I had been working at the Telephone Company in the office prior to my marriage. We took one of Mother’s upstairs apartments. Wally worked at the Santa Monica Evening Outlook and went to UCLA. I wanted to continue my education but transportation was a problem with so many GIs going to college and Wally needing the car most of the time. I did Mother’s washing, ironing and cleaning for the rent as well as ironing and baby sitting for others.

Larry was born about two years later. As soon as Wally graduated, he found a teaching position in Escondido. My teen years had been hard, little money to do with, no car, hand-me-down clothes; but it was all good experience for me in my marriage and rearing four children. I had learned how to make a little go a long way.

Wally continued to grow and lead in the community and accept bigger responsibilities in the Church. I, too, accepted callings in the Church: teacher, Relief Society president, seminary teacher and institute teacher along with preparing for and receiving mission and general authorities visiting quarterly while Wally was district president and then stake president. Wally was 20 years in this absorbing work, plus constantly going to school to gain his masters degree and teaching or supervising seminary.

During this time a friend, Phyllis Bahen, and I bought a florist shop and worked a year to build a business. We decided it wasn’t for us and our families, but it was a great experience.Years later I worked six hours a day for a dentist, and later I operated a sub-contracting business assembling computer parts. While ill, I recorded tapes of text books for the blind.

While in Escondido we had three more children, Susan, Steven and Christina (Tina). The last two had poor resistance to infection with many illnesses and hospitalizations and sleepless nights for several years. Trying to meet so many expectations of family and Church led to a break down in my health. During my 30s when Wally was stake president I had eight major operations one after the other to repair what hadn’t worked before. I became a gastric cripple, weighing about 95 pounds in my five-foot, seven and one-half-inch frame. I was not expected to live more than three or four years due to extreme malnutrition. I didn’t die, just existed, so I asked the Lord to show me how to get well in my wreck of a body. Over the next 15 years He revealed step by step the miracle of returning strength.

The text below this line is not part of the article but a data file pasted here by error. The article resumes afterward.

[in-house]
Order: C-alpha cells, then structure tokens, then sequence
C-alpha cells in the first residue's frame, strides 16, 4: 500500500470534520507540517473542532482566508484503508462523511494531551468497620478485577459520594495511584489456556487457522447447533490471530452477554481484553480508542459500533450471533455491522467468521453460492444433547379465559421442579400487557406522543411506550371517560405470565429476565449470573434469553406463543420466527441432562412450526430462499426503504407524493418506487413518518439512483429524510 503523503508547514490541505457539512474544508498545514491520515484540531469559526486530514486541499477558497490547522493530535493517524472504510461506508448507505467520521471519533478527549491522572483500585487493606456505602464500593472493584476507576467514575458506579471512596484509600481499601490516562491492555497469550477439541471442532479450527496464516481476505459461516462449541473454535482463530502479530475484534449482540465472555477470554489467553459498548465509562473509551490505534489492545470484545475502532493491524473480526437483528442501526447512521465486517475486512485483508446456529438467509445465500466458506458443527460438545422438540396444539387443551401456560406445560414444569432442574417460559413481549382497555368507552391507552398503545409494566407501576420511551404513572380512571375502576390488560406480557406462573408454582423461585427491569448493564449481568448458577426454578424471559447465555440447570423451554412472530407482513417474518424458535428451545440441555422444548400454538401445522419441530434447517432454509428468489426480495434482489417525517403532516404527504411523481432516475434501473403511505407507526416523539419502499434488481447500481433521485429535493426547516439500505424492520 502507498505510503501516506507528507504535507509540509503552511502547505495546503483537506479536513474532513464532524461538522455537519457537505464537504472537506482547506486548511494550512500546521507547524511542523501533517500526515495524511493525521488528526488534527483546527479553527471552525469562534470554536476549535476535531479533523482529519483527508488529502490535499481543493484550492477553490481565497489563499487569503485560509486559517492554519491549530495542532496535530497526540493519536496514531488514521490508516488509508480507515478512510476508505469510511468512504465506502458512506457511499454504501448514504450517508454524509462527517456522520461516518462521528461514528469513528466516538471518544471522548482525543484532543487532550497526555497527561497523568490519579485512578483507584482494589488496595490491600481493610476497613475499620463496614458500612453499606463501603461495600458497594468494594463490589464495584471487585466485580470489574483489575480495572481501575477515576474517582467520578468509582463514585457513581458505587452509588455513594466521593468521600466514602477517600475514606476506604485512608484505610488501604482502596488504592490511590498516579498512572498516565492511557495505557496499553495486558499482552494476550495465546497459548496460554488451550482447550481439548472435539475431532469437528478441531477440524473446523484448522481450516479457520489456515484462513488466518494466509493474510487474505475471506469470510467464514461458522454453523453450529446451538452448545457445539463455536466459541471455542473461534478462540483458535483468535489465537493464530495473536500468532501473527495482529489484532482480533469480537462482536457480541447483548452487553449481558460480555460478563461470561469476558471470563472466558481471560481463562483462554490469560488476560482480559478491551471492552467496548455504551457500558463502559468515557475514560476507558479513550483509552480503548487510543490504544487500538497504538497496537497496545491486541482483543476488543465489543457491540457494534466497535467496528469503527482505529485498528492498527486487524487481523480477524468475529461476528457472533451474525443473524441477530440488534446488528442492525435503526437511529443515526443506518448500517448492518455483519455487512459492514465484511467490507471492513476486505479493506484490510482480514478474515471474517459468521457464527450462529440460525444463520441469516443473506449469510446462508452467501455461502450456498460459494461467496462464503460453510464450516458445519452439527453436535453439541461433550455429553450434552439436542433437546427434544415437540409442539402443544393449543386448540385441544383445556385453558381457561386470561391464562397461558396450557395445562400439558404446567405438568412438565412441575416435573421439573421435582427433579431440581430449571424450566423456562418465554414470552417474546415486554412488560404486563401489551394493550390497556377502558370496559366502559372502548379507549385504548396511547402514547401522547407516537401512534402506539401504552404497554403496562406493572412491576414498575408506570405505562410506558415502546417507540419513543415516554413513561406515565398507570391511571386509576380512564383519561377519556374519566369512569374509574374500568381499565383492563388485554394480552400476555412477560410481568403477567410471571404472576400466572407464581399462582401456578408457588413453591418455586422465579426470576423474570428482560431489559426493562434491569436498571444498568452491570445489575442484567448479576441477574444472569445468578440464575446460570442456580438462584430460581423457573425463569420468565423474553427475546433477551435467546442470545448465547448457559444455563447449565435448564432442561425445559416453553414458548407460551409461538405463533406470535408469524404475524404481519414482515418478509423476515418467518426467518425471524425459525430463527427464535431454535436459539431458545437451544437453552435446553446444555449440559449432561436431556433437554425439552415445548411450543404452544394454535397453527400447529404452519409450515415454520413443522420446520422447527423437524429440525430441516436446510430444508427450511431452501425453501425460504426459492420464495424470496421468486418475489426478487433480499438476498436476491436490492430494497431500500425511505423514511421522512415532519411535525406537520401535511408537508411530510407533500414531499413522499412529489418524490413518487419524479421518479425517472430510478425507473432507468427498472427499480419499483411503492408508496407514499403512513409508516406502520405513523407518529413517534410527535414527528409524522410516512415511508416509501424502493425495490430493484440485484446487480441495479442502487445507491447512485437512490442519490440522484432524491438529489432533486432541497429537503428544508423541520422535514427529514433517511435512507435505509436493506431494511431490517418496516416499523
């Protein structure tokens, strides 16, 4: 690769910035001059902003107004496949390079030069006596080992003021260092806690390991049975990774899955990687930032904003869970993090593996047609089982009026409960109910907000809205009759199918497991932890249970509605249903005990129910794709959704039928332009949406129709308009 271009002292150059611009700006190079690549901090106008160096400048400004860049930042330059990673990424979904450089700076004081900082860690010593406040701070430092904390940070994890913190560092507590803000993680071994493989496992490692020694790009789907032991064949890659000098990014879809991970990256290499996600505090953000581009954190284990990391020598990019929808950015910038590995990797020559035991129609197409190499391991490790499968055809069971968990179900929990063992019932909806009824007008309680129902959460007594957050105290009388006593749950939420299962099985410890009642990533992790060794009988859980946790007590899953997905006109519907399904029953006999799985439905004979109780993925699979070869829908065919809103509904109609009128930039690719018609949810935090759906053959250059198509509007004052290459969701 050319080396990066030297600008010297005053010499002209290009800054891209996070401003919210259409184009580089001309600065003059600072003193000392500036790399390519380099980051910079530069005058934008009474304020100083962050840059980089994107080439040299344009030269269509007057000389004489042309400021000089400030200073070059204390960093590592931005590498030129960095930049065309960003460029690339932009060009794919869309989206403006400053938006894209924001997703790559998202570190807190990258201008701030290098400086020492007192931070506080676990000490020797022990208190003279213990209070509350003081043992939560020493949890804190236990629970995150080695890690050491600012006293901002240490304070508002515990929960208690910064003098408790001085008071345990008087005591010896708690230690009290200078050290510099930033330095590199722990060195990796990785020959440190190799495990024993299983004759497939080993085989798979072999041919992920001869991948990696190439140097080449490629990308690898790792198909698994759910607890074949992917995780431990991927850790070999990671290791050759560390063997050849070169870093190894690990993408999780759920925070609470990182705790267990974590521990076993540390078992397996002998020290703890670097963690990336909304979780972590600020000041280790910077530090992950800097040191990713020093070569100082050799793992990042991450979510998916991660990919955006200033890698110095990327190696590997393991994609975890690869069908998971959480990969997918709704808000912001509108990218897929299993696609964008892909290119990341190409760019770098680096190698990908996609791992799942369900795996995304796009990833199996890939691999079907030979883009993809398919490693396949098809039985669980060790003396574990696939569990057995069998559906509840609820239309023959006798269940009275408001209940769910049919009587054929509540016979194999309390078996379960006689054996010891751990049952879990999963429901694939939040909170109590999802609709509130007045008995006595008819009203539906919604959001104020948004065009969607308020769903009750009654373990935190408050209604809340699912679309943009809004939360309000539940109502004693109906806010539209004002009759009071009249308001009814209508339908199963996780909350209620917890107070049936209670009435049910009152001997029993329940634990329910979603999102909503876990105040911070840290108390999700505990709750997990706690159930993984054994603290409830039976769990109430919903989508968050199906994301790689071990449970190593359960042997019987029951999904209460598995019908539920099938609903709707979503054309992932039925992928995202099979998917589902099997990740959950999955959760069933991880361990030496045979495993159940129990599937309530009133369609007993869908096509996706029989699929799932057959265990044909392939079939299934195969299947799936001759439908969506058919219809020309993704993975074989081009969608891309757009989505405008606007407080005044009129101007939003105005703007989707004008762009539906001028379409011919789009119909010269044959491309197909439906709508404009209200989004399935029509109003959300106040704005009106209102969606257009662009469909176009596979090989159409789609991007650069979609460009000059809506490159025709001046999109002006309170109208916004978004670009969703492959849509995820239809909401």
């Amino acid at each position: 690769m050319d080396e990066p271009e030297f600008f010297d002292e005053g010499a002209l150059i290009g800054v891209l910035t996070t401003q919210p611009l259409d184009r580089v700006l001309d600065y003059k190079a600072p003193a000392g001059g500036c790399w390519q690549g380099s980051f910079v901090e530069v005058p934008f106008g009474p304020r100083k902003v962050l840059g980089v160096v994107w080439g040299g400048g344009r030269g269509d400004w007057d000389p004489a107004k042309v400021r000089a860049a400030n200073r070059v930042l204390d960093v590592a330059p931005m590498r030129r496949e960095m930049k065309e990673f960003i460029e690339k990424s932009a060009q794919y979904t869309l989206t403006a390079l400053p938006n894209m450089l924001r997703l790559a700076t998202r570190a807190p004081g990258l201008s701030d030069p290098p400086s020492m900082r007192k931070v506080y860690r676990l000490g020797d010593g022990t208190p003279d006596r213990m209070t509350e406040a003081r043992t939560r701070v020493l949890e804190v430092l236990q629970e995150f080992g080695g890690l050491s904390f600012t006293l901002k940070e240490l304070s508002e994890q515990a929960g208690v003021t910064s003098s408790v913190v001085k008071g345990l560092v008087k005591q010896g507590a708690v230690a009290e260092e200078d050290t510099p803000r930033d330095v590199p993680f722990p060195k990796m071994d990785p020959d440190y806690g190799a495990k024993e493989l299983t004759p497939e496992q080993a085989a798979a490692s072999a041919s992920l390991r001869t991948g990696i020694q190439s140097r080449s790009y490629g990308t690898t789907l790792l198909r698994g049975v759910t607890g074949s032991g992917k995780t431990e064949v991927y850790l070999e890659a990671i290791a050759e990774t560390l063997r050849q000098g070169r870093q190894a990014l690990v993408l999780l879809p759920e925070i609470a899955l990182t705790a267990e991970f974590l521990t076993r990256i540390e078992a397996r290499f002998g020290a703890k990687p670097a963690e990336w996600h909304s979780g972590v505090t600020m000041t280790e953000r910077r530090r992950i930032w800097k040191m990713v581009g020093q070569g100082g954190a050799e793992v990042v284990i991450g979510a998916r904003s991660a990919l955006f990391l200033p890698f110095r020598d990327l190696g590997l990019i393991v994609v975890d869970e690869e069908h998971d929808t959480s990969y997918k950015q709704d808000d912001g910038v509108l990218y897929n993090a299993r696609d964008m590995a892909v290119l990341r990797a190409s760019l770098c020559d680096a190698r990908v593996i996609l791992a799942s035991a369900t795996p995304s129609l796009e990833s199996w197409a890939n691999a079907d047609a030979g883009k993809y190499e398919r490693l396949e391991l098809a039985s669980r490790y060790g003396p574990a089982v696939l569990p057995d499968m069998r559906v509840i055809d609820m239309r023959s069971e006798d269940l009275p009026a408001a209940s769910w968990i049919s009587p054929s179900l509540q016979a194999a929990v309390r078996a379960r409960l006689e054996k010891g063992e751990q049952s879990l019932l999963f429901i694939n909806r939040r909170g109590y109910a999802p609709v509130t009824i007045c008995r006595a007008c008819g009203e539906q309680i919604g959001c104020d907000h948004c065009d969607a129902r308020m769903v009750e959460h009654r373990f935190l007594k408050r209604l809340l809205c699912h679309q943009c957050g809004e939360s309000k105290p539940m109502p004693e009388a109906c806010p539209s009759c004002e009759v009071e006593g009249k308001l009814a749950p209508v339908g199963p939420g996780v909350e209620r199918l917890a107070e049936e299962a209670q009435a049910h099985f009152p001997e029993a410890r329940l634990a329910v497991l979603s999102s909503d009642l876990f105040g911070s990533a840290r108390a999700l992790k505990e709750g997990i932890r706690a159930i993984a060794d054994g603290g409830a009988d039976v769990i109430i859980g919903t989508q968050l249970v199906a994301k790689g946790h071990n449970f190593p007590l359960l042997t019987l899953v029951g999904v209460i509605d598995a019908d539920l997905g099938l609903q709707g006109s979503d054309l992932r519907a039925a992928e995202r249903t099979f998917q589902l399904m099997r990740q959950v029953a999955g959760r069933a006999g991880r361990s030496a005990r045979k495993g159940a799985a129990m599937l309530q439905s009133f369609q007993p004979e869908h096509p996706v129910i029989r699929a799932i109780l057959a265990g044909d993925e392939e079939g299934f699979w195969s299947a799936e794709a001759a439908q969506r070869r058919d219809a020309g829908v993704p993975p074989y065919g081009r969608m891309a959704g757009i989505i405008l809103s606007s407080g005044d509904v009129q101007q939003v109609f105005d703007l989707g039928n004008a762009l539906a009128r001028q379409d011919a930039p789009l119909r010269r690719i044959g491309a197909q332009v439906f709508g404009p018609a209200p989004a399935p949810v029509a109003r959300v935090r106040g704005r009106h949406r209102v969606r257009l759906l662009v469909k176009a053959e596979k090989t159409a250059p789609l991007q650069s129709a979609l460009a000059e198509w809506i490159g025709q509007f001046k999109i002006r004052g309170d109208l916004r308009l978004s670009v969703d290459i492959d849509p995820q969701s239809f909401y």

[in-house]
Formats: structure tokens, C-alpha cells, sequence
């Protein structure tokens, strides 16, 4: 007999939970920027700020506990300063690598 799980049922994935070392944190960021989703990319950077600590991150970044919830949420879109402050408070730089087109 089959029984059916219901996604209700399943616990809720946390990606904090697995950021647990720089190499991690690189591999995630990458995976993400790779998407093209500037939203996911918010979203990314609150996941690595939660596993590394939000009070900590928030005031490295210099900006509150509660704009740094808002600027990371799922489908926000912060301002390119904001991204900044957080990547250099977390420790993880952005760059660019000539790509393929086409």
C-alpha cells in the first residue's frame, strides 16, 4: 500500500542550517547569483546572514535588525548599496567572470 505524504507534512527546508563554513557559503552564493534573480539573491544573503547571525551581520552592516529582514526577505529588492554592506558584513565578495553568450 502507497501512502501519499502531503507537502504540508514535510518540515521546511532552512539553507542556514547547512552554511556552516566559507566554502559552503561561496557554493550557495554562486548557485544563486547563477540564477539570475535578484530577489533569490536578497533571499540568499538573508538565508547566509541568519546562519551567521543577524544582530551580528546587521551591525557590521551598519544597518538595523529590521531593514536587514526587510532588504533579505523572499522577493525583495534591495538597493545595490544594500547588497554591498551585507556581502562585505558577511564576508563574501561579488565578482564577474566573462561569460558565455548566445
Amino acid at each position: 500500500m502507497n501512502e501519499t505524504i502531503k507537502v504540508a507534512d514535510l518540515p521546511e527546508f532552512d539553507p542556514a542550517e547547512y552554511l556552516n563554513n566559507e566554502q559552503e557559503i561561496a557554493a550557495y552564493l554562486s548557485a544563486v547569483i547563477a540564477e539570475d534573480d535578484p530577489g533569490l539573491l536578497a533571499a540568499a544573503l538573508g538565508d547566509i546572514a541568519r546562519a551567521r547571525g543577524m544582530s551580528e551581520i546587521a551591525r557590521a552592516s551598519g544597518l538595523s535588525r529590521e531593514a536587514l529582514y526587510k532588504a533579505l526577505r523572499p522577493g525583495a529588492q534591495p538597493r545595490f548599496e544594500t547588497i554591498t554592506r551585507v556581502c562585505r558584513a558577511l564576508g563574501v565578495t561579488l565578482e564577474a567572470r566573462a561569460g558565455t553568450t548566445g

Our children grew and went their own successful ways, giving us wonderful grandchildren and great grandchildren. As we reach our 70s we find they are our best friends.
Our five years in Australia on two missions for the Church (from 1984 to 1989) were miracles of personal growth and growing ties with 300 missionaries and Aussie friends. We were ever grateful the Lord increased my strength to finish our time there.

When we came home to California we decided we wanted to live in Sedona, Arizona. There we met new friends, served in new ways and came to love the Red Rocks. Mother came to live with us after my step father, Jim Saye, died. Mother passed away at age 98 in 2003.
I was called as Stake Relief Society President, a surprise to me as I thought I was too old. It was a joy in many ways. It took three hours to drive the Mogollon Rim from Sedona to Tonto Basin, the length of the Camp Verde Stake. I came to know many great compassionate women in this calling. I was released from this calling after serving in it for three years and after the stake was divided. We now have the much smaller Cottonwood Arizona Stake which is continuing to grow. I am now a Relief Society teacher in the Sedona Ward.

Wally has been a great support to me. Every period of my life has been hard, but the wisdom and patience I have learned has been worth it.

About Ann Laemmlen Lewis